The Army Pilot, Married to a Rabbi, Seeking Corker’s Seat
WASHINGTON – By most measures, the southern state of Tennessee would appear to be a significant challenge for any Democrat in the upcoming 2018 U.S. Senate race. The governor, both houses of Tennessee’s state legislature, and the two U.S. Senators are all in Republican hands. Donald Trump defeated Hillary Clinton by a 26% margin in last year’s election. Nonetheless, with incumbent Senator Bob Corker announcing his retirement last month — the chances for any new candidate slightly rose. It is into this vacuum that James Mackler has emerged: a Jewish Army veteran during the war in Iraq who, if elected, would likely be the first U.S. Senator married to a Rabbi.
After the September 11, 2001 terrorist attacks, Mackler — citing inspiration from his grandfather who fought in World War II — left his law practice and enlisted in the U.S. Army at the age of 30. “I felt the way that my grandfather and his generation must have felt. I felt this calling to serve. I had to do more,” Mackler explained in an interview with Jewish Insider. The former attorney served as a blackhawk pilot for the 101st Airborne Division before departing to Iraq in 2005. “I got a real first hand look at a country (Iraq) that became so divided and tribal and essentially came apart.”.
Now as a candidate for the U.S. Senate, Mackler uses similar language when describing his own country and his decision to run for Corker’s seat. “Seeing how tribal and divided our country has become… I had to be an example for my community as someone who is willing to work across political boundaries to accomplish a mission.” As part of the divide, Mackler specifically cited the four times his children were evacuated from their Jewish day school due to bomb threats and he explained how that further motivated his desire to seek public office.
After his deployment to Iraq, Mackler says he was looking to reconnect with his Jewish faith. He attended a service at the Reform Temple Ohabai Sholom in Nashville where he met his wife, Shana Goldstein Mackler, a Rabbi at the Synagogue. In 2016, The Forward, a Jewish newspaper, selected her as one of the most inspiring Rabbis of 2016. Describing his wife’s responsibilities as a religious leader, candidate Mackler added, “If I can serve my community as a U.S. Senator, half as well as my wife serves her community as a member of the clergy, I will be doing great.”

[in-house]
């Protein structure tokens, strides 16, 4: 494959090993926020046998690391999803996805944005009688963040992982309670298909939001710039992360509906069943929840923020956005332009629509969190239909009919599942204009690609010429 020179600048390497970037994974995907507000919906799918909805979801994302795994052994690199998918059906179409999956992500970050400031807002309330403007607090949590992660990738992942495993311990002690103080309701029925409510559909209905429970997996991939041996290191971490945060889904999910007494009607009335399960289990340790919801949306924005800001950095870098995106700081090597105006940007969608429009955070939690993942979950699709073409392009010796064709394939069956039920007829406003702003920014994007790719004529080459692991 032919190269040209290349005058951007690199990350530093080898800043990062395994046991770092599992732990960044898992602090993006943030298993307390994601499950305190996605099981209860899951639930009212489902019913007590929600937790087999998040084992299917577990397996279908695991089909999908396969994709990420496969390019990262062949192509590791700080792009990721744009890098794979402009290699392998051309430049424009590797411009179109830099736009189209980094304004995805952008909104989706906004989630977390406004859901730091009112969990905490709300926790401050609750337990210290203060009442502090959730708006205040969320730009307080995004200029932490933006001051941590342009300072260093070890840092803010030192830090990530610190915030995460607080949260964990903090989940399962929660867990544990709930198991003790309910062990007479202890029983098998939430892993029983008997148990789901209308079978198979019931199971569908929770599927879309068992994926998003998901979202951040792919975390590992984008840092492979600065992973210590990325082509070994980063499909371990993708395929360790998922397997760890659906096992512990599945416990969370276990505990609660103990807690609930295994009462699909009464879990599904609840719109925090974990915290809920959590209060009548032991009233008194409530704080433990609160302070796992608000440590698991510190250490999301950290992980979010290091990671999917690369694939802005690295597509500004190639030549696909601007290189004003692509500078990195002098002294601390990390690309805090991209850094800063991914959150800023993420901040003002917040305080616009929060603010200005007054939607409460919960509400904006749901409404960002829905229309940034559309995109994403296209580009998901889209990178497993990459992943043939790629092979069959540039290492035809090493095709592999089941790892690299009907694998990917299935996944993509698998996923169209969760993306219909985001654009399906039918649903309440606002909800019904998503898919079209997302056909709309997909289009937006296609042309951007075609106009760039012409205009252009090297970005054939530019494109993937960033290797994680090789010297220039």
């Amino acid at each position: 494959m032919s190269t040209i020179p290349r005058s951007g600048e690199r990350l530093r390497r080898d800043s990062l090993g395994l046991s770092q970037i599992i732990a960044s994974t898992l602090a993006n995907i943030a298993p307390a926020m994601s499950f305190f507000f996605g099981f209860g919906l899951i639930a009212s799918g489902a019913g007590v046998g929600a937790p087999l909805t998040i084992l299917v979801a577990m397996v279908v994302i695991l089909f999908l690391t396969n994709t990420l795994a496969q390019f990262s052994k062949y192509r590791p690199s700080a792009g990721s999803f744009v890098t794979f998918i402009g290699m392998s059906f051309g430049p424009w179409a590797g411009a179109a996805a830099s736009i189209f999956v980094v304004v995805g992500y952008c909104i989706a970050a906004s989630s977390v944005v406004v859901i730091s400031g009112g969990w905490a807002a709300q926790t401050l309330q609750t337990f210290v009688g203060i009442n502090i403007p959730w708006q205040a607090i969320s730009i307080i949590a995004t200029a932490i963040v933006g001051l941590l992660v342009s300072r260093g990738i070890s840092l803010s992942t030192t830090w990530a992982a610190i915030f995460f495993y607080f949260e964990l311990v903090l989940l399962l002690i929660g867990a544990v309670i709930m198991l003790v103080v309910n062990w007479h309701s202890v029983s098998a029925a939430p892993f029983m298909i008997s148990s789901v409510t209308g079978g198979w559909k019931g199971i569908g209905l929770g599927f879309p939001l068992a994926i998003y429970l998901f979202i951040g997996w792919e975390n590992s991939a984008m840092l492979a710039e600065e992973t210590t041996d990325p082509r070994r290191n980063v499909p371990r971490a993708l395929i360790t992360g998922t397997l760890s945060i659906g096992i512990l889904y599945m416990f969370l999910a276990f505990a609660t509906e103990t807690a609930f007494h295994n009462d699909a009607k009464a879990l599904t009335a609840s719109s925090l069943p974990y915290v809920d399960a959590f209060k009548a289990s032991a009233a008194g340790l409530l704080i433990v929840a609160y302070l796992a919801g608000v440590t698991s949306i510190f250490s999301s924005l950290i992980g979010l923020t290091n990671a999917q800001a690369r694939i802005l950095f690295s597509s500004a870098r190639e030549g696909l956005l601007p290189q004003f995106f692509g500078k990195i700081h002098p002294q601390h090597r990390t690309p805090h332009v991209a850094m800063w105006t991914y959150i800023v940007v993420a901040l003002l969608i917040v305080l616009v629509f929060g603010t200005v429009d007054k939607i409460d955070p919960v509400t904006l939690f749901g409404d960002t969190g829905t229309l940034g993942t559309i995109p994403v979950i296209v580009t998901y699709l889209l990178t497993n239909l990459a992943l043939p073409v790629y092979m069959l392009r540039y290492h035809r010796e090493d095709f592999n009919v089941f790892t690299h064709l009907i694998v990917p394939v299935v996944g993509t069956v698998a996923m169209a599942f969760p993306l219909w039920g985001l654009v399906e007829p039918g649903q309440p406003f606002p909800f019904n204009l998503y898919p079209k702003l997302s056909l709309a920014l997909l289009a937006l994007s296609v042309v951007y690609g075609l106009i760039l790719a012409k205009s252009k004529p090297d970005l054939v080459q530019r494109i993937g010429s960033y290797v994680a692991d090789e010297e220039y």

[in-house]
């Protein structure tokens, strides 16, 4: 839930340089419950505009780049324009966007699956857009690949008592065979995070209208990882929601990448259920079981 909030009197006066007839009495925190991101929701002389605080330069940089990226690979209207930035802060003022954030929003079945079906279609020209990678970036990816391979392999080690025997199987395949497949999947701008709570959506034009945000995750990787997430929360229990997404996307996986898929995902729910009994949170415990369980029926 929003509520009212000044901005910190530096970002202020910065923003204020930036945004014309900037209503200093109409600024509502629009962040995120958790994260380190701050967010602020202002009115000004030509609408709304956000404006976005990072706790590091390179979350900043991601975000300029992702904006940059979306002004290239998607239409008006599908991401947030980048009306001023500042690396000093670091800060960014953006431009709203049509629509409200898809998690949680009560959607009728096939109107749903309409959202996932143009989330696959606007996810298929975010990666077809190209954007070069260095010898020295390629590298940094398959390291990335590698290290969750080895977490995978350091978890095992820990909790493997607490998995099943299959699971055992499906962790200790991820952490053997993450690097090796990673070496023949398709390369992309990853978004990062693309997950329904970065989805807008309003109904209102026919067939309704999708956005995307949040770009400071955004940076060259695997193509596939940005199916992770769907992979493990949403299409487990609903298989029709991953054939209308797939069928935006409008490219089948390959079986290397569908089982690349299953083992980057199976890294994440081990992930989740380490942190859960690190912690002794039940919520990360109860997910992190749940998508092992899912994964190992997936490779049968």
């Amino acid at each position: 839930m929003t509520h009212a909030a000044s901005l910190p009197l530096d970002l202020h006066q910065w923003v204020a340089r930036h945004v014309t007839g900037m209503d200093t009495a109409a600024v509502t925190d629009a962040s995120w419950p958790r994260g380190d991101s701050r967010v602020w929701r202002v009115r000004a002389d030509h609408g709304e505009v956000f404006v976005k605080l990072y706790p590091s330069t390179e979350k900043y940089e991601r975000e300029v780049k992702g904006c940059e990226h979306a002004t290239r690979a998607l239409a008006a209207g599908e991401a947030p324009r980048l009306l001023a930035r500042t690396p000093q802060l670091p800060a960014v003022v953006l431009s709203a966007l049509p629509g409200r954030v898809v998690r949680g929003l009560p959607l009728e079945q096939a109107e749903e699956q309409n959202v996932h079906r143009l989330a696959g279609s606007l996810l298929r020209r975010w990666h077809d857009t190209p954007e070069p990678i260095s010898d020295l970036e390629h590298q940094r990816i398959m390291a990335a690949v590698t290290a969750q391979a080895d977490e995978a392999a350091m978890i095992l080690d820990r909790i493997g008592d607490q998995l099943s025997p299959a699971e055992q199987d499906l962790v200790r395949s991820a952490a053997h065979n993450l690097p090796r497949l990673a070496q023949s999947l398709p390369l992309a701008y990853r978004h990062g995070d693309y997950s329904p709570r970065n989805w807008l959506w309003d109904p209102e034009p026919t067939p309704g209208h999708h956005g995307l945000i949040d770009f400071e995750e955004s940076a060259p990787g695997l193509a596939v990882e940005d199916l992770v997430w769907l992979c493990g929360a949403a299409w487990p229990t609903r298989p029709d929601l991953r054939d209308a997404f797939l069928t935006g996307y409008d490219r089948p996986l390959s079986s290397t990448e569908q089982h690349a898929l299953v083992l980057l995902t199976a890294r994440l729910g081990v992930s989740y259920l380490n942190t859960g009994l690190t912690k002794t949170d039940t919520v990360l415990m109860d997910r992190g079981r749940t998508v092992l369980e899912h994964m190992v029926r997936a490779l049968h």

Mackler ties his military service to his support for the U.S. – Israel relationship. “As someone who joined the Army after 9/11 at a time of conflict, I have tremendous respect for Israelis who serve universally understanding for them there is always an existential threat to their nation. The fact that the US has such a strong democratic partner in the Middle East is so meaningful to me as a Jew and also as a service member and as a American.”
While Rep. David Kuster (R-TN), one of two Jewish Republican members of Congress, has been named as a potential Senate candidate, Representative Marsha Blackburn (R-TN) is considered the more likely GOP nominee. Mackler charged that “Marsha Blackburn voted for a bill that would remove health care from millions of America.”
At the same time, Mackler offered a nuanced view about the outgoing Republican Tennessee Senator. “I have the highest praise for Senator Corker for going to Washington and doing what he believed was best for our nation. I disagree with much that I did, but I respect him for doing it.”
If elected to the Senate, Mackler says he will try to apply the lessons he learned from serving overseas given the partisan gridlock across Washington. He recalled a mission in Iraq flying deep into the night when his helicopter inadvertently entered a dust storm. With poor visibility and 150 miles per hour velocity, the U.S. servicemen faced considerable danger. “I didn’t know or care whether the people around me were Democrats or Republicans, none of that mattered. We were there to protect one another and survive,” he explained. “Those are the kinds of situations that soldiers understand extremely well: to work with whoever you have to and get the job done, but politicians seem to have forgotten that.”